SLIGHTLY OFF THE MARK
We here in rural Indiana don’t tend to think of ourselves as being part of the big worldwide picture. In fact, many people from the east and west coasts can’t tell Indiana from Oklahoma, while some foreigners mistakenly believe Indiana is America’s last Indian reservation.
Granted, Noble County contributed to the world Commissioner of Baseball Ford Frick, writer Gene Stratton-Porter, and me. (My contribution is pending.) Whitley County gave us country singer Janie Fricke, and the Beast of Busco. From Allen County we have actresses Shelley Long and Carole Lombard, not to mention incompetent M*A*S*H surgeon Frank “Ferret Face” Burns. It’s quite a lineup.
Overall, it would seem northeast Indiana outside of Fort Wayne is a mere blip on the economic radar. But then I read about Whiteshire Hamrock, a Noble County farm which recently shipped 1,180 pigs to China.
Specifically, Whiteshire Hamrock ships swine breeding stock, which they’ve sent to 22 different countries. They’re very happy swine. Amorous oinkers, you might say. I grew up down the road from a hog farm, but I’m happy to say I never overheard any of the porkers, um, porking.
I toured Whiteshire Hamrock once, as part of a pre-plan training for the fire department. The place is amazing. It’s got more pork than the federal budget, but is way better organized. Frankly, the place is cleaner than my basement, roomier than my house, and has a patented air ventilation system that makes the place smell better than my back yard. (In my defense, we have a compost pile.)
The company actually has an office in China. That’s no blip – it’s a swine station!
China owns a huge amount of American debt, but if we ship them enough pigs, we should be out of hock in no time. I do wonder, though, how we actually get them over there. I mean, they have to be alive – they’re breeders. If they fly, do they each have to be belted in? And would the seats be big enough in economy class?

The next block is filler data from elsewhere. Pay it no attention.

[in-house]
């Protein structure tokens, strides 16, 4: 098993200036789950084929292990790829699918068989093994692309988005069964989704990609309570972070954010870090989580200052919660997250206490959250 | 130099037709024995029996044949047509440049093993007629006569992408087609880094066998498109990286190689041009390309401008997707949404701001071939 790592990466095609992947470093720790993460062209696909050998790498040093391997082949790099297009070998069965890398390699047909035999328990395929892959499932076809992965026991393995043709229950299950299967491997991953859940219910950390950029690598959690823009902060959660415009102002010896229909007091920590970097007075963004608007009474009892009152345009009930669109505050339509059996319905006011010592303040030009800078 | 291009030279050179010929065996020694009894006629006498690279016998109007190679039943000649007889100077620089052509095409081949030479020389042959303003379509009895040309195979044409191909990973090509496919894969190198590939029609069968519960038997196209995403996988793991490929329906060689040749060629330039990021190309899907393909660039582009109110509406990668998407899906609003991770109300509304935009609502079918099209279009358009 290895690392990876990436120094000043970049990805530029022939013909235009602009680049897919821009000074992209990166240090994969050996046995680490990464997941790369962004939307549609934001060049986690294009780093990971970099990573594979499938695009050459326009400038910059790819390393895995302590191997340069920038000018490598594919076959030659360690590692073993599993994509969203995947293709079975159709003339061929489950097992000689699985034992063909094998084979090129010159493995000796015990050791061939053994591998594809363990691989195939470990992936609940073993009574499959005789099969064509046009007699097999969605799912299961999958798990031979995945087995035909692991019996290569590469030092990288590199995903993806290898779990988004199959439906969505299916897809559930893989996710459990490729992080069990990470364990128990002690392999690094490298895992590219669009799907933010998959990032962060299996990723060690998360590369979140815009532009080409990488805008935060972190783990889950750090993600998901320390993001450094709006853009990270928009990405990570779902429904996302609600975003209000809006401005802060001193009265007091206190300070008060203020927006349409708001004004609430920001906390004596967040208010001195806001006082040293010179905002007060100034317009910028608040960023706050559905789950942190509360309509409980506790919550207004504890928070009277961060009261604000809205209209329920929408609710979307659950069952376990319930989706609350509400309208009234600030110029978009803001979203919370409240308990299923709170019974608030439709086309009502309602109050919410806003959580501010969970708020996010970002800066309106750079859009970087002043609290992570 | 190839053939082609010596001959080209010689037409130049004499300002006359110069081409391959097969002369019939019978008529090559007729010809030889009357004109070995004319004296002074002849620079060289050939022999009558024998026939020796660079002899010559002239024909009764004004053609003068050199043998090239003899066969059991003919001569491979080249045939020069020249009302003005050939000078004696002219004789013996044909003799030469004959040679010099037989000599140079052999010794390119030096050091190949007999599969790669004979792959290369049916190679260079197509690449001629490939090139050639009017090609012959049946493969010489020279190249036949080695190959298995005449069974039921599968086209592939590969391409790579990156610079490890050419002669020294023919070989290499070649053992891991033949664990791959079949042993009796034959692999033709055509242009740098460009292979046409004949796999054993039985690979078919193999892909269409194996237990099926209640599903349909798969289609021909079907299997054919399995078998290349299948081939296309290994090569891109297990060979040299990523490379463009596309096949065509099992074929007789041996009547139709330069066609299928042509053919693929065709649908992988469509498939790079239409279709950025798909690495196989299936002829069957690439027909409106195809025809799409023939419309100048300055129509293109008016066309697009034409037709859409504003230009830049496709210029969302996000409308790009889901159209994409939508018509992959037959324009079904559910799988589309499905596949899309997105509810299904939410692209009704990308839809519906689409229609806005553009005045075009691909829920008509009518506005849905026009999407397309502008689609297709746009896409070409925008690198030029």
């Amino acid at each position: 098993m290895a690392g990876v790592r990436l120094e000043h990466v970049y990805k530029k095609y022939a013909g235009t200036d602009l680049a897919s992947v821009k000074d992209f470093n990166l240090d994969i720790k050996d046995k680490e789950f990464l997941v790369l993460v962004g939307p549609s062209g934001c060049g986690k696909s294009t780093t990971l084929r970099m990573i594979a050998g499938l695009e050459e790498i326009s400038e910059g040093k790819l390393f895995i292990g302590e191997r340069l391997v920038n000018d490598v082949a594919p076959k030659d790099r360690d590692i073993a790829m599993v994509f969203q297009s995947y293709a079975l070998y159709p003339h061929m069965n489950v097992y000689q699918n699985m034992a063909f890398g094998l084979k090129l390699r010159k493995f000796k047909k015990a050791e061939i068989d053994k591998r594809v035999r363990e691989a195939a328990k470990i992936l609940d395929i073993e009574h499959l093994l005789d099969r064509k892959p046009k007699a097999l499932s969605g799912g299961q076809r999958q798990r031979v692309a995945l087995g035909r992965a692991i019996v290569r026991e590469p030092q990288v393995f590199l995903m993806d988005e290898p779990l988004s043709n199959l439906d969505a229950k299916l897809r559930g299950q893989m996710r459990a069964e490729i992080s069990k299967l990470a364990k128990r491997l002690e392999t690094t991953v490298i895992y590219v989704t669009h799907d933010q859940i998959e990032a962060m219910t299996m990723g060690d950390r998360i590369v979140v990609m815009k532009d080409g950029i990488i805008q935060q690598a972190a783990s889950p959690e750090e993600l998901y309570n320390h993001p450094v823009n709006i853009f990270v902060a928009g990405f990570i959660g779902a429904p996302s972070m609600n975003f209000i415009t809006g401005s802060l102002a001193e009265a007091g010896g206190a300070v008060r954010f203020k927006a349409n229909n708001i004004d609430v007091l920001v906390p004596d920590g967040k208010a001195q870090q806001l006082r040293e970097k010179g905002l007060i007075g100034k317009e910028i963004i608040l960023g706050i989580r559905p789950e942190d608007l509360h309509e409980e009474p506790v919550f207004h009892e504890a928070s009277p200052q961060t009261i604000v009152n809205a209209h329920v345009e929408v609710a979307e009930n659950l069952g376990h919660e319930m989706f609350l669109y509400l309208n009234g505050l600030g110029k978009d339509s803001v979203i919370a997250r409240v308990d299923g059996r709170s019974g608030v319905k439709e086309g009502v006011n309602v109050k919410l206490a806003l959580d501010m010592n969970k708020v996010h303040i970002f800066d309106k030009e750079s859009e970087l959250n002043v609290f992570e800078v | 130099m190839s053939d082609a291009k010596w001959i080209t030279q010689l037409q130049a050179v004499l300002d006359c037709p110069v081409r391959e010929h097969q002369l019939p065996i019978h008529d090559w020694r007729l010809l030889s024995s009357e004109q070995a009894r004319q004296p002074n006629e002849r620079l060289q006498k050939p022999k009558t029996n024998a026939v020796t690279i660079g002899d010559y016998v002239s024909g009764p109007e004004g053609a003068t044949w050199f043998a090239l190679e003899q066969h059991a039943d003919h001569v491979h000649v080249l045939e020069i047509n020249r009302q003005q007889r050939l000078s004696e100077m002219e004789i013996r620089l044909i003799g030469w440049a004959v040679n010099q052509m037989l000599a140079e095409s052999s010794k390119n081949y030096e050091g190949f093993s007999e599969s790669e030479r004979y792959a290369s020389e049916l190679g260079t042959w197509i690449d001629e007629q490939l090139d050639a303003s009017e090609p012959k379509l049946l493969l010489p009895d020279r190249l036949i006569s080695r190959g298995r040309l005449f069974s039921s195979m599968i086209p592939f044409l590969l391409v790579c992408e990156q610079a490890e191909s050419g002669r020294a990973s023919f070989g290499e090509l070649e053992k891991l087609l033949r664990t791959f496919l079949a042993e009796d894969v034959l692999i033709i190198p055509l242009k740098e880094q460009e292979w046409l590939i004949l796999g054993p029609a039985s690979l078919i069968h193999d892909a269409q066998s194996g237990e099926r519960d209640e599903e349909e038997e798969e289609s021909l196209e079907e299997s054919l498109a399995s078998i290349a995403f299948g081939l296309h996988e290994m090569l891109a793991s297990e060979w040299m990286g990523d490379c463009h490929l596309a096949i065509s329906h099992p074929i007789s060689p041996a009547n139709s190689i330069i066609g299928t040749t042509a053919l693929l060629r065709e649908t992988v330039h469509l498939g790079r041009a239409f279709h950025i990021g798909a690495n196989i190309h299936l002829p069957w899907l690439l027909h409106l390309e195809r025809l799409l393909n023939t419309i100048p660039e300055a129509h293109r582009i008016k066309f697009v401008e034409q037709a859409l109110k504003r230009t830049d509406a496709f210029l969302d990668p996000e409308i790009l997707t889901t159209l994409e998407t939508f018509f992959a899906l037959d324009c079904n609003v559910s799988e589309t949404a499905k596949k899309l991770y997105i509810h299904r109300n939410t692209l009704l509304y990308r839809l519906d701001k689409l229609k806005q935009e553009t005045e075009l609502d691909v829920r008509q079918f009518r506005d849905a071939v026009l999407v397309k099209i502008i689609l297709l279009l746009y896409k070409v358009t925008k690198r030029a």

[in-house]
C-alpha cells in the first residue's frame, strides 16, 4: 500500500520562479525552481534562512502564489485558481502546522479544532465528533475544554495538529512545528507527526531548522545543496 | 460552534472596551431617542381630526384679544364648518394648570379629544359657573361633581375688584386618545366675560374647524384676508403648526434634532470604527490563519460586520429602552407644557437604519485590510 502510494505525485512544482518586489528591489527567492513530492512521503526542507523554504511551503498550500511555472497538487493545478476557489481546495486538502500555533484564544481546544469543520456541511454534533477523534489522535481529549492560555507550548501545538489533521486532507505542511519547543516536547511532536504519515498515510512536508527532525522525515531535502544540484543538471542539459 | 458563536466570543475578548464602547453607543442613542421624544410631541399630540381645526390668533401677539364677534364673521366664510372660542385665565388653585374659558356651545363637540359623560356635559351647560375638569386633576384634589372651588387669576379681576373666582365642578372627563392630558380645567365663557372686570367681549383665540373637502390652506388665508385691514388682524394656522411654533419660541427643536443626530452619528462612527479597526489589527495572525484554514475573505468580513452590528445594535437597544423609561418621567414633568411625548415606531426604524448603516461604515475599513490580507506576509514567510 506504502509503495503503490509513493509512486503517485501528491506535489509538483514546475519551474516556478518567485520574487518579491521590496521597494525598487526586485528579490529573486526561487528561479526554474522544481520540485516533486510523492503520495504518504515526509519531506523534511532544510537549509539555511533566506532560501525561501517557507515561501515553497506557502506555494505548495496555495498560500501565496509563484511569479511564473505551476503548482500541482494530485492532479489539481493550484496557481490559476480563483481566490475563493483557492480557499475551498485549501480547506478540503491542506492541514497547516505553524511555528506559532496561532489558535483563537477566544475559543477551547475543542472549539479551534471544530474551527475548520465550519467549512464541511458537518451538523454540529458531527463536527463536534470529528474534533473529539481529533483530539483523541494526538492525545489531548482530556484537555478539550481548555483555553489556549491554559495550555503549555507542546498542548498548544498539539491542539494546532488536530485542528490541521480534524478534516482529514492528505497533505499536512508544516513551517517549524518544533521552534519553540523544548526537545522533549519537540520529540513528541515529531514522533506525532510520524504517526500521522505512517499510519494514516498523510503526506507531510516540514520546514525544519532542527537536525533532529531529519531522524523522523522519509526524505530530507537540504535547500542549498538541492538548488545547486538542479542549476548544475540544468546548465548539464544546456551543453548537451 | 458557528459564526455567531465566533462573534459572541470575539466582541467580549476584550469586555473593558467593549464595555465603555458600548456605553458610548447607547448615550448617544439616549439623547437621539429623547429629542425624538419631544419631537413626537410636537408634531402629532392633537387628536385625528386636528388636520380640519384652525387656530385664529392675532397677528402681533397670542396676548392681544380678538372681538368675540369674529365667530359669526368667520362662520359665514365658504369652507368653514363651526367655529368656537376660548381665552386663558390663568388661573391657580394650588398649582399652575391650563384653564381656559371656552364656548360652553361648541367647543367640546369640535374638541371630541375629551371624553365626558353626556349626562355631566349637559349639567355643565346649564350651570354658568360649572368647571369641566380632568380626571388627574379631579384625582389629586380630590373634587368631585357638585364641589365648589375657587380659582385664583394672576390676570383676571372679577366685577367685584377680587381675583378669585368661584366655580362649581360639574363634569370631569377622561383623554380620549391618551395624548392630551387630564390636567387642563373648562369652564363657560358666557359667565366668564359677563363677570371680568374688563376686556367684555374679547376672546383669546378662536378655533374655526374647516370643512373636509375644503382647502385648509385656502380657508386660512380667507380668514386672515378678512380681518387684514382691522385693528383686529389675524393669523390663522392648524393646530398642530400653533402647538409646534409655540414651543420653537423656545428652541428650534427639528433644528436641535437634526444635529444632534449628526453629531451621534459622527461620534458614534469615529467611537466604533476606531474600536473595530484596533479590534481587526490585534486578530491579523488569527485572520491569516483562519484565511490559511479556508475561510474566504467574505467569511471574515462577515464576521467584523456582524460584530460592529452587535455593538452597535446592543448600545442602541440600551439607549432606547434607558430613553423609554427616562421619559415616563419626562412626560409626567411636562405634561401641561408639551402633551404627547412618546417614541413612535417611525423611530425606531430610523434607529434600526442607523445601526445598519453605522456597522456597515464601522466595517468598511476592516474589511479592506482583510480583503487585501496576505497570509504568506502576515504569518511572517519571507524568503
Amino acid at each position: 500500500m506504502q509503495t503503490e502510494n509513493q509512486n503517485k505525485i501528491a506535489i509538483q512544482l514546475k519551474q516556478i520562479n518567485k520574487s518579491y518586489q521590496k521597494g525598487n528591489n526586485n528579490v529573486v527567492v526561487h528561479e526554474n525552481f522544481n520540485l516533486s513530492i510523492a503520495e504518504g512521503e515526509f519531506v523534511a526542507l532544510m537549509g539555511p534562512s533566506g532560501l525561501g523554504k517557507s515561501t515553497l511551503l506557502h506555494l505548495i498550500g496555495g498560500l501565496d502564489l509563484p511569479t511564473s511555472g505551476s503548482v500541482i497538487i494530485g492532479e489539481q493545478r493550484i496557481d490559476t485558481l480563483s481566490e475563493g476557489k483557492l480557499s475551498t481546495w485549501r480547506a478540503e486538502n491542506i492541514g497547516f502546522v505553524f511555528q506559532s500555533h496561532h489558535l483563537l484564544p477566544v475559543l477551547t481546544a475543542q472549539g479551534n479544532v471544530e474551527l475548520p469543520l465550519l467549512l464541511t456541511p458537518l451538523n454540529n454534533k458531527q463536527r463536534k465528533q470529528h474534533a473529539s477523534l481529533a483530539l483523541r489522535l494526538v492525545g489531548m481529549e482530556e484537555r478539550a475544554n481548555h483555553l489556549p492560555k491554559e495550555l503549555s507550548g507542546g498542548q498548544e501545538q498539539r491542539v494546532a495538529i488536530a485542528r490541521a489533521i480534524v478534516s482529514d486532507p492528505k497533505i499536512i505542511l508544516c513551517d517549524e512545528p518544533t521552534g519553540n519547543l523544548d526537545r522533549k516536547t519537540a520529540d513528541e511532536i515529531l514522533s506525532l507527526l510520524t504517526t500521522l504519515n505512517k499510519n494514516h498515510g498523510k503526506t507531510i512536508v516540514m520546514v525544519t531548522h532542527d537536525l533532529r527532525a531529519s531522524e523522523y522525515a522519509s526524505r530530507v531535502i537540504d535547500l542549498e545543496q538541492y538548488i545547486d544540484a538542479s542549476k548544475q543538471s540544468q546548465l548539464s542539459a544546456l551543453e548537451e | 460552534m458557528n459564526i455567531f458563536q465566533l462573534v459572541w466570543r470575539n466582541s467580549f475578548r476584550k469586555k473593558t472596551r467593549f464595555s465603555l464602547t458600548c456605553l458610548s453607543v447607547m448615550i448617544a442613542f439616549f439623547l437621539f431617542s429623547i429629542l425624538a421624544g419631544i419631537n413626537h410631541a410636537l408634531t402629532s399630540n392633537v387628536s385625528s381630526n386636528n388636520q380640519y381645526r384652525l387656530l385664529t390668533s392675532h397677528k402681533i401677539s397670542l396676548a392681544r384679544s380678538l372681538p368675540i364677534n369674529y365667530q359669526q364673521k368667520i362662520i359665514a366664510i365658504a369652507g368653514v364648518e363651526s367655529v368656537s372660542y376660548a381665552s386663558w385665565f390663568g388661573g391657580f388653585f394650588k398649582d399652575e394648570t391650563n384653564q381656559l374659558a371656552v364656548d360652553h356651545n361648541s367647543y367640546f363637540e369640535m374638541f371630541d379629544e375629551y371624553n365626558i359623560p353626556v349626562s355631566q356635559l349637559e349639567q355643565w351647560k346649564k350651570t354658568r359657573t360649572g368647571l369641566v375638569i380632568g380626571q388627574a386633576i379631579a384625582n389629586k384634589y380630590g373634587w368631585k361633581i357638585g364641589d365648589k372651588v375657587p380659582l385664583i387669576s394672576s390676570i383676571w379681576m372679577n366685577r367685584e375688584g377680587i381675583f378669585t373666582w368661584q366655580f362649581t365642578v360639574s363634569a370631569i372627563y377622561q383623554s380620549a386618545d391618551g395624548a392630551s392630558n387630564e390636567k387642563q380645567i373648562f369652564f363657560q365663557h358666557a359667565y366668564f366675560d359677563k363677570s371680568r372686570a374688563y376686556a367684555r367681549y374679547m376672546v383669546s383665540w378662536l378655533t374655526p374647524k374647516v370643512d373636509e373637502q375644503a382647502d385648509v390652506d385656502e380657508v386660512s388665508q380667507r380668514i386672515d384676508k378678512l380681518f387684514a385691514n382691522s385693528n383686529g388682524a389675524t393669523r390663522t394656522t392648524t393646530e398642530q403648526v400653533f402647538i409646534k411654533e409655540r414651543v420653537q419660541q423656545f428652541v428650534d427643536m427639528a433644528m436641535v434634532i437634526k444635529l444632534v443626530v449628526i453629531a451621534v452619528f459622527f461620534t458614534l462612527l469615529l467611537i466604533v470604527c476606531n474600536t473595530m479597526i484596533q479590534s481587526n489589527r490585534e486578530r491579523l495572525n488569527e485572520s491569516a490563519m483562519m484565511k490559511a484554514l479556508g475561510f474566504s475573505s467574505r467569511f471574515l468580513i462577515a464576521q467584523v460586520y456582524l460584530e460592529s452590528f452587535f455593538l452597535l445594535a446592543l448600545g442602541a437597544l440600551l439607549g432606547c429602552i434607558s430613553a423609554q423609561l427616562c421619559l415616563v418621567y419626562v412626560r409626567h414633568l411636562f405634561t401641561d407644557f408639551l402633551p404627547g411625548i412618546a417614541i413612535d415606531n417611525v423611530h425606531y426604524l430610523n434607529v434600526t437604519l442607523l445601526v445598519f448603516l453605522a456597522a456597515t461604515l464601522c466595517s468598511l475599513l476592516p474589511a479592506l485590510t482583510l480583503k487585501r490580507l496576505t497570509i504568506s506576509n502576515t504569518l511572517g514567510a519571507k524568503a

Then, I assume, they become mail order hog brides, happy as a pig in a poke, producing piglets at a prodigious pace.
Sorry if I’m hogging all the puns; I didn’t mean to be a boar.
Then, eventually, they’d be all play-pigged out and some uncaring butcher would haul them away on their little pigs feet, destined to provide hams like me with both joke material and a really excellent Easter dinner.
I realize animal lovers may consider me a swine for thinking of this as such a rib-tickler, but making other things the butt of my jokes is how I bring home the bacon and stay out of hock myself. Believe me, it’s not always a picnic, so spare me. There’s a lot at steak.
Don’t you just love the English language?
According to the 2002 hog census, there were 185 million hogs sold in the US in 2002. I assume the hog census isn’t as complicated as the people census. And yet there were only 715,000 heart attacks, so take that, health nuts. That’s twelve billion dollars’ worth of ribs, ham, roast, and, of course, back bacon. There’s also something called St. Louis cut ribs, because some cities just have to hog all the attention. Canadian bacon is like regular bacon, only it’s very sorry. I have no desire to know where butt comes from.
Hogs were first domesticated 6,000 years ago – by the Chinese, so a little irony, there. They started salting pork bellies around 1500. But the hogs didn’t like that much so they sprayed the salt off, giving us the term “hogwash”. Pigs didn’t get to America until 1539, when a Spaniard named Hernando DeSoto brought some over for the first barbeque.
In the early days of New York hogs were allowed to run free, forcing farmers to build a wall to keep them out of their fields. The street that ran along that wall became – wait for it – Wall Street … which explains a lot, doesn’t it?
Harry Truman once said, "No man should be allowed to be President who does not understand hogs." If that’s true, than we should set up Whiteshire Hamrock as the new seat of government: We’ll call it the Whiteshire House, and take our government babyback away from the boneless porkers now stewing their lard in Washington, even if we have to pack it in racks and haul it in a wheel barrow.
So gird your loins for the Hamrock administration and let’s go whole hog, people. We can shoulder the responsibility; and the Whiteshire slab would be a prime location.